When do you need a warning? When do you need to give someone a heads up?

Jesus give us lots of warnings. Most of which we ignore. He tells us to be careful because we are about to enter into a complicated situation, and don’t be surprised. He tells us that following him will cause trouble. People will misunderstand. People will think less of you. People will think you are weird. We have a phrase, “That will cost you and arm and a leg.”

It started during the First World War. It was a measure of the real cost of standing up for our cherished beliefs. We should not imagine that we can get through the battle for the truth in our world without paying the real cost. Sometimes its money, more often, it is time, commitment and choices. This is what it will cost us to do the work God has called us to.

The Mark You Leave Behind


I was trying to distract myself. I was in the dentist’s chair and trying to be somewhere else in my mind. During a lull in the action, I reached up and touched that really bright light shining into my mouth. The Dr. and assistant were busy preparing for the next step in the process and so they did not see me. It had been and impulsive act. I saw the tiny sliver of a fingerprint and wondered if an intentional fingerprint would show up. The answer is, “YES!”

My index fingerprint popped off of the glass. LIke the red stains on Lady Macbeth’s I searched around for something to wipe off the evidence. I was on my back in the chair and there was nothing in my reach. If I sat up, I would draw attention to myself. If I ran to the bathroom to get a tissue, all the subtlety of the situation would be gone. I decided I need to stay put.

They returned to my mouth. My eyes could not see anything else but the fingerprint. I told them about my mischief right away. They were in sterile mode, so no one reached up to touch the light or eradicate the image. Instead they continued working and I continued watching the image I had created.

Most of us have been living with at least some sensitivity to the question, “What if people opened my high school yearbook?” What are the marks I made on the lives of people around me? At my five and ten year high school reunion the most common response I got to my answer (I am a pastor) to the question, “What do you do?” was stunned disbelief. I sorted through some old photos wondering about people I have not see in nearly 40 years.

We all make a mark and often they are indelible. They cannot be easily washed away. The impressions we gave people, the things we said, the things we did all create the picture of our life that we put in their hands. There are no throw away days, no do overs. There is forgiveness. There is redemption. There is new creation, but it comes at the cost of the cross.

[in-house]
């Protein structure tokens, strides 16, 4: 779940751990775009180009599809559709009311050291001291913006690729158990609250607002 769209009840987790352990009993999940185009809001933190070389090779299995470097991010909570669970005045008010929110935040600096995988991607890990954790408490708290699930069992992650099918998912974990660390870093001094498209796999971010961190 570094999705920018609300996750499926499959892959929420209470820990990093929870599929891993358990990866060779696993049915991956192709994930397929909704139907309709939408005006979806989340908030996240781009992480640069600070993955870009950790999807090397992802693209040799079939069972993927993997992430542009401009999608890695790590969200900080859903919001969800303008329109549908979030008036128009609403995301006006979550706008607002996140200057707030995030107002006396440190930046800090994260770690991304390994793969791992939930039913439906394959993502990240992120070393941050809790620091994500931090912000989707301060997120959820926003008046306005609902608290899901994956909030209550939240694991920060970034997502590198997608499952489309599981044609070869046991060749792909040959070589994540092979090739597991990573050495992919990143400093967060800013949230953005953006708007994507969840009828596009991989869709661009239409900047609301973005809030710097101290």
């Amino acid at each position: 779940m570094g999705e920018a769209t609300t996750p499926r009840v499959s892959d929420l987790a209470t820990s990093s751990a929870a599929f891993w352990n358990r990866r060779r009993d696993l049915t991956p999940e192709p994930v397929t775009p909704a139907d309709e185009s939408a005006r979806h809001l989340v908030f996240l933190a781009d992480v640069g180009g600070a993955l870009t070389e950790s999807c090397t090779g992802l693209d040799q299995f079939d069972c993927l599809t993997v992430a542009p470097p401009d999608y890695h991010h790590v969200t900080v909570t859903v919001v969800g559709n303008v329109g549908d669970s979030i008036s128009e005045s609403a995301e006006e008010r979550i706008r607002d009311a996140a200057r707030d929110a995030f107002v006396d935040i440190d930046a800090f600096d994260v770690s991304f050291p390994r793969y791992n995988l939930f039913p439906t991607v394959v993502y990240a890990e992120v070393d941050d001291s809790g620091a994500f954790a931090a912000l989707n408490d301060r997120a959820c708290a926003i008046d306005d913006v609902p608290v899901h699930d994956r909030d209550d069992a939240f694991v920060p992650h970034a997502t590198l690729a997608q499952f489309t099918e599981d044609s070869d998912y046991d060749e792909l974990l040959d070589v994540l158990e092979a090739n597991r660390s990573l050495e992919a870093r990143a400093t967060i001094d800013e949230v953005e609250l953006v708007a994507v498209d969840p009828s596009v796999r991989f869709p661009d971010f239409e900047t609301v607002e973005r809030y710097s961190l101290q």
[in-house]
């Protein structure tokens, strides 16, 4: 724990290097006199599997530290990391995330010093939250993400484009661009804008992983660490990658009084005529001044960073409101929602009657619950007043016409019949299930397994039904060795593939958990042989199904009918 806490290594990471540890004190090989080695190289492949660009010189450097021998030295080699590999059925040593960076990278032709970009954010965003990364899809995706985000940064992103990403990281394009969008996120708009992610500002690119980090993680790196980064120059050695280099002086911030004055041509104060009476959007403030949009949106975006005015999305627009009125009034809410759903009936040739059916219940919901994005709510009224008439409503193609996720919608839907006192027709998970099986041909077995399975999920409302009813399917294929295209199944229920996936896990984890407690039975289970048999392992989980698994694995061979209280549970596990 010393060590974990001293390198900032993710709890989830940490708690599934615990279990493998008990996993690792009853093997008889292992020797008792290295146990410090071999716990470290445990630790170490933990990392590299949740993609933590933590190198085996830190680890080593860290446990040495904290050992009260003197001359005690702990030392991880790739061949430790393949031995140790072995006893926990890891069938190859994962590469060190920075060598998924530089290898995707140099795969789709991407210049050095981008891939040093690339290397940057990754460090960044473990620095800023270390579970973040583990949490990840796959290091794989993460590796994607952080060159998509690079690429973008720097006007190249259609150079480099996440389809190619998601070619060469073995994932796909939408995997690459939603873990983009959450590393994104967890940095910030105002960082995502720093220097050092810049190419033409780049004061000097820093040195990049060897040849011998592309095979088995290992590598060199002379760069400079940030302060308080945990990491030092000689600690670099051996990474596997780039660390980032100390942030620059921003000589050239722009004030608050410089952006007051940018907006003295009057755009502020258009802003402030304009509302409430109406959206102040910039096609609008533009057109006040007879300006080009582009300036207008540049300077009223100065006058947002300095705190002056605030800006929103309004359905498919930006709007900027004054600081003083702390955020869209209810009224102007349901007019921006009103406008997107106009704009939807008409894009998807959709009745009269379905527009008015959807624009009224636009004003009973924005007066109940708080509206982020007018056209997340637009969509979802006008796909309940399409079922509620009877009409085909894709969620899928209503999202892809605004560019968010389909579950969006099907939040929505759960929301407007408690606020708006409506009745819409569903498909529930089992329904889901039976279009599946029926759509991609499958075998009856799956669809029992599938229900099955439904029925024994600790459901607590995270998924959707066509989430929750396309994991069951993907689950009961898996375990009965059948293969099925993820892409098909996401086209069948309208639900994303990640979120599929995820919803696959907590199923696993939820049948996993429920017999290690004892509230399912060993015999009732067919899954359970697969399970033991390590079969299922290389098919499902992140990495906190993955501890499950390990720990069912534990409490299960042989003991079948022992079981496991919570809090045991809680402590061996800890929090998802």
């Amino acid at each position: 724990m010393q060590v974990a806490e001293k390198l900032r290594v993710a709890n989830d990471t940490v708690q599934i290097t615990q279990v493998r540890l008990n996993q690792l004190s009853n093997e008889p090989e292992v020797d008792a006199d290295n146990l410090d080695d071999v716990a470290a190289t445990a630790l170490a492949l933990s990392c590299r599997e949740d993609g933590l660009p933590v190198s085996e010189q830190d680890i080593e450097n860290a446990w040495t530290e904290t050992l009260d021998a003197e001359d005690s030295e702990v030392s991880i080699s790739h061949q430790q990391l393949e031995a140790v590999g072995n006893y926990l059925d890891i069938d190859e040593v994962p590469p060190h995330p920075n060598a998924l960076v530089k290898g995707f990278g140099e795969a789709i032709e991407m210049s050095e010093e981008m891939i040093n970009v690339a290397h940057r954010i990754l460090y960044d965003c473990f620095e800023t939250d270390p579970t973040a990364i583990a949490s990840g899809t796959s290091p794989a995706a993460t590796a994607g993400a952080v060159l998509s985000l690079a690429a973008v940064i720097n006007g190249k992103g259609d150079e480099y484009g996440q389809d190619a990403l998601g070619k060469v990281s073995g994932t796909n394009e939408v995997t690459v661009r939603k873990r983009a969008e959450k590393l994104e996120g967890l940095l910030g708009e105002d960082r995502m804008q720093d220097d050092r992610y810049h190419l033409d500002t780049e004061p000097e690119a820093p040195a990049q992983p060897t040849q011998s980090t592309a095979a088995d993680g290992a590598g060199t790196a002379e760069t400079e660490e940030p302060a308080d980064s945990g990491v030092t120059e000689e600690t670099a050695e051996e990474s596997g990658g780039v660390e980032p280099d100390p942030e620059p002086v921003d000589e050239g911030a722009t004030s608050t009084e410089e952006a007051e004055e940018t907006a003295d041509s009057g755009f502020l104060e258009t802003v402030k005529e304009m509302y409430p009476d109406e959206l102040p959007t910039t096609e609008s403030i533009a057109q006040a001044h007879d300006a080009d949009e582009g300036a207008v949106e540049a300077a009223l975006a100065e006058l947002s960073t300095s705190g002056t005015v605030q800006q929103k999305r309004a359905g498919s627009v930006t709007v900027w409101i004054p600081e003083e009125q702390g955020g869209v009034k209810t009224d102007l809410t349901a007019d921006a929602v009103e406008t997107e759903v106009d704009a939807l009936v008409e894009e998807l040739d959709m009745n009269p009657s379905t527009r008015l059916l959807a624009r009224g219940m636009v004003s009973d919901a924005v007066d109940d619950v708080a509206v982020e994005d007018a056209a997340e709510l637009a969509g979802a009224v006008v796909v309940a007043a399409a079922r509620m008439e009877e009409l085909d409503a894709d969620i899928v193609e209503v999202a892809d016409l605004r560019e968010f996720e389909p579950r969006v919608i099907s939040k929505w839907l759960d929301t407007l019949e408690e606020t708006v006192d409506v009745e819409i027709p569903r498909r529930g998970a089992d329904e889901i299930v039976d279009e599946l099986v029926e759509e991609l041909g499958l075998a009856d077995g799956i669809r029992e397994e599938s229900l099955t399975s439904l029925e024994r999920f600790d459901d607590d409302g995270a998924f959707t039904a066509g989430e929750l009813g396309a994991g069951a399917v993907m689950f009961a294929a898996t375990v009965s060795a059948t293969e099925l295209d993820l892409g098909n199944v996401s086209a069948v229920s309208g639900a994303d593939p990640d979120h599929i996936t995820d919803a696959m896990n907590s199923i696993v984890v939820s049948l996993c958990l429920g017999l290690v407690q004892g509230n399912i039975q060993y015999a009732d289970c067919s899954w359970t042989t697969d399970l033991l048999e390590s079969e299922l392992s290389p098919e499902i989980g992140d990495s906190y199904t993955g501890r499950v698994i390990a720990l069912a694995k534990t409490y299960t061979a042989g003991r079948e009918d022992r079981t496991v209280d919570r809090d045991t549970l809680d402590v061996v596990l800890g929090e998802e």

The fingerprint will be erased before the next patient sits in the chair. Our legacy is built day after day and is not easily rewritten. Leave a good mark every day.
The fingerprint

I lost my shoe


I walked out of the door. I saw a tiny red jelly bean. I briefly thought about eating it, but realized it did not meet the three second rule. The bright red oval called for my attention. I turned around and went back. I got down on my knees and saw at once that it was not a jelly bean, but a tiny little shoe.

I saw at once the the tiny naked foot with no red shoe, and a doll unable to stand without toppling over due to the imbalance. I thought of poor Cinderalla running away from her prince because she was afraid to be seen as she really was, realizing she would be judged by her tattered clothes and not her sterling character. All the fears of the haves and the have nots wrapped up in that moment. I was wondering if the reason this story has endured is because of this one moment-when the fear of transparency leads to shame , fleeing and hiding. We live in an ungracious time and the consequences seem to be impacting us all.

Then all at once I thought about my sock. I have this sock that I really love. Due to my blood clot I wear support socks. They do not have many attractive choices. I bought a dozen pair of ordinary black socks just to mitigate the predictable sock loss of life. I, however, did find some stylish socks that meet my support needs. I bought four pair—colored stripes, polka dots, argyle and color blocked.